Diffuse Ventricular Fibrosis Measured by T1 Mapping on Cardiac MRI Predicts Success of Catheter Ablation for Atrial Fibrillation
Background—There is a complex interplay between the atria and ventricles in AF. Cardiac magnetic resonance (CMR) imaging provides detailed tissue characterisation, identifying focal ventricular fibrosis with late gadolinium enhancement (ventricular LGE) and diffuse fibrosis with post-contrast enhanced T1 mapping. The aim of the present study was to investigate the relationship between post-contrast ventricular T1 relaxation time on CMR and freedom from atrial fibrillation (AF) following pulmonary vein isolation (PVI).
Methods and Results—103 patients undergoing catheter ablation for symptomatic AF (66% paroxysmal AF; age 58±10 years; LA area 27±7cm2) underwent preprocedure CMR to determine post-contrast ventricular T1 time. Follow up included clinical review and 7 Day Holter monitors at 6 monthly intervals. All patients underwent successful PVI. At a mean follow up of 15±7 months, the single procedure success was 74%. Post-contrast ventricular T1 time was significantly shorter in patients with recurrent AF (366±73ms) vs patients without AF recurrence (428±90ms; p=0.002). Univariate predictors of AF recurrence included post-contrast ventricular T1 time, AF type (paroxysmal vs. persistent), AF duration, and BMI. Following multivariate analysis ventricular T1 time (p=0.03) and AF duration (p=0.03) were the only independent predictors. Freedom from AF was present in 84% of patients with a post-contrast ventricular T1 time >380ms vs. 56% in patients with a post-contrast ventricular T1 time<380ms (p=0.002).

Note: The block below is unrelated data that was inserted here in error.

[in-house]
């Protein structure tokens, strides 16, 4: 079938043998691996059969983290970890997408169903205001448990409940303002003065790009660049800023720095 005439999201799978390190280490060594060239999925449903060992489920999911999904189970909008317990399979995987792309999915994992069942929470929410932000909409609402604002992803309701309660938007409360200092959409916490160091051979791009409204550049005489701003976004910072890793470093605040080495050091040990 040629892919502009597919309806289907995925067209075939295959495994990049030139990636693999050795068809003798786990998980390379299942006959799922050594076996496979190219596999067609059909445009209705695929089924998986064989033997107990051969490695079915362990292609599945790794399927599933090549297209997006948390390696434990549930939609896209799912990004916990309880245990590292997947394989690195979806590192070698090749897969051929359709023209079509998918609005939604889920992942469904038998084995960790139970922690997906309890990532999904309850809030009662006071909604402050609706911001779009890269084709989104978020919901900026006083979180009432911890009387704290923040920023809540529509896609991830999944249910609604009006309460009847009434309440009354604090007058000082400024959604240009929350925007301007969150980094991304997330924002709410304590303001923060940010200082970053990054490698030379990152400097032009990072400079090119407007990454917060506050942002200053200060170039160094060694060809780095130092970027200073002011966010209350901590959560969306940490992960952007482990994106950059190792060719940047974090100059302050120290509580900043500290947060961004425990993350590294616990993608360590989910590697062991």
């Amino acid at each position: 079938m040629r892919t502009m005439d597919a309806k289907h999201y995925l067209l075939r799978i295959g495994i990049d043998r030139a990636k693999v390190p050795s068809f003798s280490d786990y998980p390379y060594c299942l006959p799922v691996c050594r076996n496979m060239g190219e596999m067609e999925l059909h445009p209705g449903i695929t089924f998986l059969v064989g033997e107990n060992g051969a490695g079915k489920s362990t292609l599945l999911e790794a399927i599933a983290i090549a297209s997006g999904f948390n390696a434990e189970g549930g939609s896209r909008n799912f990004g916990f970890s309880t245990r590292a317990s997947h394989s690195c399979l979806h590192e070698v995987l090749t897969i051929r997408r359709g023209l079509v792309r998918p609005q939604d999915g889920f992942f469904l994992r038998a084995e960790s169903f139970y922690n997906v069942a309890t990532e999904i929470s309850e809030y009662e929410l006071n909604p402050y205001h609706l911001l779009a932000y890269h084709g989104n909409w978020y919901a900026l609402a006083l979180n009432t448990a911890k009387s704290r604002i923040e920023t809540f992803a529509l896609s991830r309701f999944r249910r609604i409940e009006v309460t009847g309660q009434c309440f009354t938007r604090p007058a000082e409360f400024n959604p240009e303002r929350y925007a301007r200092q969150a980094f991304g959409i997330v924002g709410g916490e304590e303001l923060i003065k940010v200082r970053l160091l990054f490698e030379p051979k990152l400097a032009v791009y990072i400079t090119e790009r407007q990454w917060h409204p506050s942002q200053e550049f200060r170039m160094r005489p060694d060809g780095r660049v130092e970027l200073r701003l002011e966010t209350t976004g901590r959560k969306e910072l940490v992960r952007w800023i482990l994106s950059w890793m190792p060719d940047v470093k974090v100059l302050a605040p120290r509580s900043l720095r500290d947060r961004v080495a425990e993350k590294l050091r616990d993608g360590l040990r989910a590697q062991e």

Conclusions—A shorter post-contrast ventricular T1 relaxation time on CMR is associated with reduced freedom from AF post catheter ablation. Diffuse ventricular fibrosis as demonstrated by CMR may in part explain recurrent AF following AF ablation.
- Received January 20, 2014.
- Revision received July 14, 2014.
- Accepted July 22, 2014.